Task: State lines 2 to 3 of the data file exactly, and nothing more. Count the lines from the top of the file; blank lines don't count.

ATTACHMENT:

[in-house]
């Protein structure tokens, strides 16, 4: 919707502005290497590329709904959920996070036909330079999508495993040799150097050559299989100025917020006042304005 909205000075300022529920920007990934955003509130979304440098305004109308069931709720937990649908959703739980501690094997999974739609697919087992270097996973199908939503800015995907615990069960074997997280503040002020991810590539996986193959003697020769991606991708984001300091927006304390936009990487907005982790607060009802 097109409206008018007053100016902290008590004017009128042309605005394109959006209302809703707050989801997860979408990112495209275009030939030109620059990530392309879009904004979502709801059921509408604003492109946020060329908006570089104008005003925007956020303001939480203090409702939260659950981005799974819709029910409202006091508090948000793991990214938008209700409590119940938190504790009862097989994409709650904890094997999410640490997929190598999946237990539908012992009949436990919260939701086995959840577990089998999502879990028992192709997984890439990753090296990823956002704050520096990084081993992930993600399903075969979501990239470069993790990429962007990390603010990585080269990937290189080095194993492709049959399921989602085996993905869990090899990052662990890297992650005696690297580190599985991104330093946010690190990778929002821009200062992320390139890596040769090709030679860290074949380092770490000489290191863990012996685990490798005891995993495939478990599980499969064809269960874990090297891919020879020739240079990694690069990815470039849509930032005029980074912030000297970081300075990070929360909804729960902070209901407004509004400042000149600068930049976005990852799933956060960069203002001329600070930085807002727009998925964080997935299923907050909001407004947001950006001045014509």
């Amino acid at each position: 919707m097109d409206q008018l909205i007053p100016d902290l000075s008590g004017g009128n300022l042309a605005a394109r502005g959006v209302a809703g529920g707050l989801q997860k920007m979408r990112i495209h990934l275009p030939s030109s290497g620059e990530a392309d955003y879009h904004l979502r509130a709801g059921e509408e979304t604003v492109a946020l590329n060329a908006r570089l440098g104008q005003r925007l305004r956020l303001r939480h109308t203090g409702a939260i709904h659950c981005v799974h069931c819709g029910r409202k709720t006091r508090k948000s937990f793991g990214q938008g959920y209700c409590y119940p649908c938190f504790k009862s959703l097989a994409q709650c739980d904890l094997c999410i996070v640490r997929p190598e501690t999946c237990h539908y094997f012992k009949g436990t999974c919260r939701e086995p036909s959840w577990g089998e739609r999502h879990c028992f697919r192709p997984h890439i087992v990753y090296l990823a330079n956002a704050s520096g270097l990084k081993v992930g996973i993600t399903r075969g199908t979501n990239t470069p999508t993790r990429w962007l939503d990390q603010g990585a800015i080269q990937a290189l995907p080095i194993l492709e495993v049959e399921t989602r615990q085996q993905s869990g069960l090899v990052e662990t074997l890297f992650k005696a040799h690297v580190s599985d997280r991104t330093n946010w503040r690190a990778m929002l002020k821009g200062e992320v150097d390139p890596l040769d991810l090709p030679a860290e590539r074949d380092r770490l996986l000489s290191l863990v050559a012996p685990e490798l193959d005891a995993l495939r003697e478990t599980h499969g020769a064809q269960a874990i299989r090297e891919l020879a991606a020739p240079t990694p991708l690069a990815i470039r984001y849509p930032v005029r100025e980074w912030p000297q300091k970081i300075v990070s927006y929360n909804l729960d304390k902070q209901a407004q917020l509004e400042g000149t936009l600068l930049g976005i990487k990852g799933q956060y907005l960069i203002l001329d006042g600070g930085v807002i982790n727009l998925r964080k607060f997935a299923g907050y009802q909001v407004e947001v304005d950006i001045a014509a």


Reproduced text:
């Protein structure tokens, strides 16, 4: 919707502005290497590329709904959920996070036909330079999508495993040799150097050559299989100025917020006042304005 909205000075300022529920920007990934955003509130979304440098305004109308069931709720937990649908959703739980501690094997999974739609697919087992270097996973199908939503800015995907615990069960074997997280503040002020991810590539996986193959003697020769991606991708984001300091927006304390936009990487907005982790607060009802 097109409206008018007053100016902290008590004017009128042309605005394109959006209302809703707050989801997860979408990112495209275009030939030109620059990530392309879009904004979502709801059921509408604003492109946020060329908006570089104008005003925007956020303001939480203090409702939260659950981005799974819709029910409202006091508090948000793991990214938008209700409590119940938190504790009862097989994409709650904890094997999410640490997929190598999946237990539908012992009949436990919260939701086995959840577990089998999502879990028992192709997984890439990753090296990823956002704050520096990084081993992930993600399903075969979501990239470069993790990429962007990390603010990585080269990937290189080095194993492709049959399921989602085996993905869990090899990052662990890297992650005696690297580190599985991104330093946010690190990778929002821009200062992320390139890596040769090709030679860290074949380092770490000489290191863990012996685990490798005891995993495939478990599980499969064809269960874990090297891919020879020739240079990694690069990815470039849509930032005029980074912030000297970081300075990070929360909804729960902070209901407004509004400042000149600068930049976005990852799933956060960069203002001329600070930085807002727009998925964080997935299923907050909001407004947001950006001045014509």
């Amino acid at each position: 919707m097109d409206q008018l909205i007053p100016d902290l000075s008590g004017g009128n300022l042309a605005a394109r502005g959006v209302a809703g529920g707050l989801q997860k920007m979408r990112i495209h990934l275009p030939s030109s290497g620059e990530a392309d955003y879009h904004l979502r509130a709801g059921e509408e979304t604003v492109a946020l590329n060329a908006r570089l440098g104008q005003r925007l305004r956020l303001r939480h109308t203090g409702a939260i709904h659950c981005v799974h069931c819709g029910r409202k709720t006091r508090k948000s937990f793991g990214q938008g959920y209700c409590y119940p649908c938190f504790k009862s959703l097989a994409q709650c739980d904890l094997c999410i996070v640490r997929p190598e501690t999946c237990h539908y094997f012992k009949g436990t999974c919260r939701e086995p036909s959840w577990g089998e739609r999502h879990c028992f697919r192709p997984h890439i087992v990753y090296l990823a330079n956002a704050s520096g270097l990084k081993v992930g996973i993600t399903r075969g199908t979501n990239t470069p999508t993790r990429w962007l939503d990390q603010g990585a800015i080269q990937a290189l995907p080095i194993l492709e495993v049959e399921t989602r615990q085996q993905s869990g069960l090899v990052e662990t074997l890297f992650k005696a040799h690297v580190s599985d997280r991104t330093n946010w503040r690190a990778m929002l002020k821009g200062e992320v150097d390139p890596l040769d991810l090709p030679a860290e590539r074949d380092r770490l996986l000489s290191l863990v050559a012996p685990e490798l193959d005891a995993l495939r003697e478990t599980h499969g020769a064809q269960a874990i299989r090297e891919l020879a991606a020739p240079t990694p991708l690069a990815i470039r984001y849509p930032v005029r100025e980074w912030p000297q300091k970081i300075v990070s927006y929360n909804l729960d304390k902070q209901a407004q917020l509004e400042g000149t936009l600068l930049g976005i990487k990852g799933q956060y907005l960069i203002l001329d006042g600070g930085v807002i982790n727009l998925r964080k607060f997935a299923g907050y009802q909001v407004e947001v304005d950006i001045a014509a």